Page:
The Emirates Palace is hosting the work of three artists during the month of April. All three artists’ work was featured at the Abu Dhabi Art Festival.
One of those artists is Sawsan Al Bahar, whose Leaves of Time will be on display from now until April 2. The artist nearly won the Christo and Jeanne-Claude Award, and it’s easy to see why. The piece is an installation that symbolizes the suspended state experienced by Palestinian refugees as they flee their homes for a foreign land, often never feeling as if they belong but yet unable to return to their homes, according to The National. It is made up of sculpted pieces that hang in midair.
Photo Credit: Sawsan Al Bahar
Each piece bears an important date since the 1948 Day of Catastrophe. Al Bahar said she got her inspiration from old Arabic calendars. All of the components look like sheets of paper blowing around and are meant to be images of moments in Palestinian history that will always be frozen in time.
Noor Al Suwaidi took the opposite tactic, choosing instead to purposely focus on the beautiful things in life rather than the chaos, tragedy and political turmoil that have gripped the Middle East for years. Her exhibition Ode to the Bouquets is a departure from her usual work, which usually focuses on forms and figures.
Noor Al Suwaidi shared this image via her Instagram account:
Photo Credit: Noor Al Suwaidi; via her Instagram account.
Her inspiration was an exhibition of 19th century floral pieces she viewed at the Dallas Museum of Art. She got to thinking of the pastels and bright colors of her childhood and of nature and wants to encourage people to take time to stop and see the beauty around them or “smell the roses,” so to speak. Two pieces from Al Suwaidi’s exhibition will be on display at the Emirates Palace through April 20.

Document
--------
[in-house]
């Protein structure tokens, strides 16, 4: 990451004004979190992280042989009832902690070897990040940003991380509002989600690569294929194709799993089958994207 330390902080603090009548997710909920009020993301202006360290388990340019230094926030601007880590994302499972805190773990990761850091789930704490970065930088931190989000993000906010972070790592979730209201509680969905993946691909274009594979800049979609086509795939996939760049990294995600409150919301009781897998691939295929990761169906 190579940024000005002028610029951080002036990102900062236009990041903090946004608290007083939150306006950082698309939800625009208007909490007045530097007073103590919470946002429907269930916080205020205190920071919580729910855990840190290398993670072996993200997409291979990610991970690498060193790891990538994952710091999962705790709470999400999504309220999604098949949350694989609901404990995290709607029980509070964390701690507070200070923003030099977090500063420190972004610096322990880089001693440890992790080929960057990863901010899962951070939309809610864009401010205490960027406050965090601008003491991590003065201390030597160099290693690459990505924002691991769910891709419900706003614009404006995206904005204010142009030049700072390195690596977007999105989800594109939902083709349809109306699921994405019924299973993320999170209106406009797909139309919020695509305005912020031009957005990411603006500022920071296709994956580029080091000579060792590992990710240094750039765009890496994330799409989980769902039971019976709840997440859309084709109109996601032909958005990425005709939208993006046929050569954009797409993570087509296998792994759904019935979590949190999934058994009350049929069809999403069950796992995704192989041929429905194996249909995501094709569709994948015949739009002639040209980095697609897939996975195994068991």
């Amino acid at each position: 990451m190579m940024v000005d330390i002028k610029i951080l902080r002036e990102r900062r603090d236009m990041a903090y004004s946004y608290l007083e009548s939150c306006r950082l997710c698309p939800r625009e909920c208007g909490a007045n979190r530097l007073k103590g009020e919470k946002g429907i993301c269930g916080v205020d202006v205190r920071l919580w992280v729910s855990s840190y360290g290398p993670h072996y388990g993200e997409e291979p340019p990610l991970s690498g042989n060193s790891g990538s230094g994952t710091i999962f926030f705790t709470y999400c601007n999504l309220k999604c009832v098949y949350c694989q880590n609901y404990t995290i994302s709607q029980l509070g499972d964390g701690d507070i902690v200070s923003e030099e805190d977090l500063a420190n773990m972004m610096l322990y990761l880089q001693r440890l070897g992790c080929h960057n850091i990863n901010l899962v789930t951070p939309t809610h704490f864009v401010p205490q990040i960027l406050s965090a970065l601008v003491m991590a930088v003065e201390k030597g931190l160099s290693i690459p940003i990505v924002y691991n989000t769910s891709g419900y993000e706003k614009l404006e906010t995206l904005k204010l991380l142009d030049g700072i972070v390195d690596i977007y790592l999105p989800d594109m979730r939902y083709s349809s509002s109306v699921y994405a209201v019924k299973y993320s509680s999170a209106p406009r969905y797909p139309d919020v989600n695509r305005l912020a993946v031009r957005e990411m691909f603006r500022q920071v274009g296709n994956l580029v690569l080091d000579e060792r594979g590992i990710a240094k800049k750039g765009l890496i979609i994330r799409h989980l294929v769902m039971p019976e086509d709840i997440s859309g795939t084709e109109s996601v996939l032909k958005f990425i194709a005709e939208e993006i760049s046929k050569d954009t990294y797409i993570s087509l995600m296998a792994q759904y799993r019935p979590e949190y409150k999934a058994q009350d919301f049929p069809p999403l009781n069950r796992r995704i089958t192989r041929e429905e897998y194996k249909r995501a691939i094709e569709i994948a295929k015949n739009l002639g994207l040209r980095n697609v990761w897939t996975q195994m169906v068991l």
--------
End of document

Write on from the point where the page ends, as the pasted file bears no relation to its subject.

The third artist whose work is on display at the Emirates Palace is Fatma Lootah, whose work calls attention to the ever-widening gap between generations. One digital painting shows a grandfather, and on both sides are paintings that depict young boys.
Between them is a sand-filled frame that’s meant to signify the gap between the oldest and youngest generations. The sand is also meant to remind Emiratis of the true wealth that lies in their desert, which was where their wealth came from before the oil boom. She wants to urge Emiratis to remain connected to the desert and nature.
The collection of pieces is called Perfume of the Earth and is meant to call the attention of the younger generation to the importance of the older generation and all the knowledge it has to offer, as well as the foundation it has provided for today’s younger generation.
Artworks by Fatma Lootah and Noor Al Suwaidi will go on display from Saturday until April 20 at the Emirates Palace gallery. Sawsan Al Bahar’s paintings will be shown until April 2 at the hotel’s auditorium foyer.
For more information visit: www.abudhabifestival.ae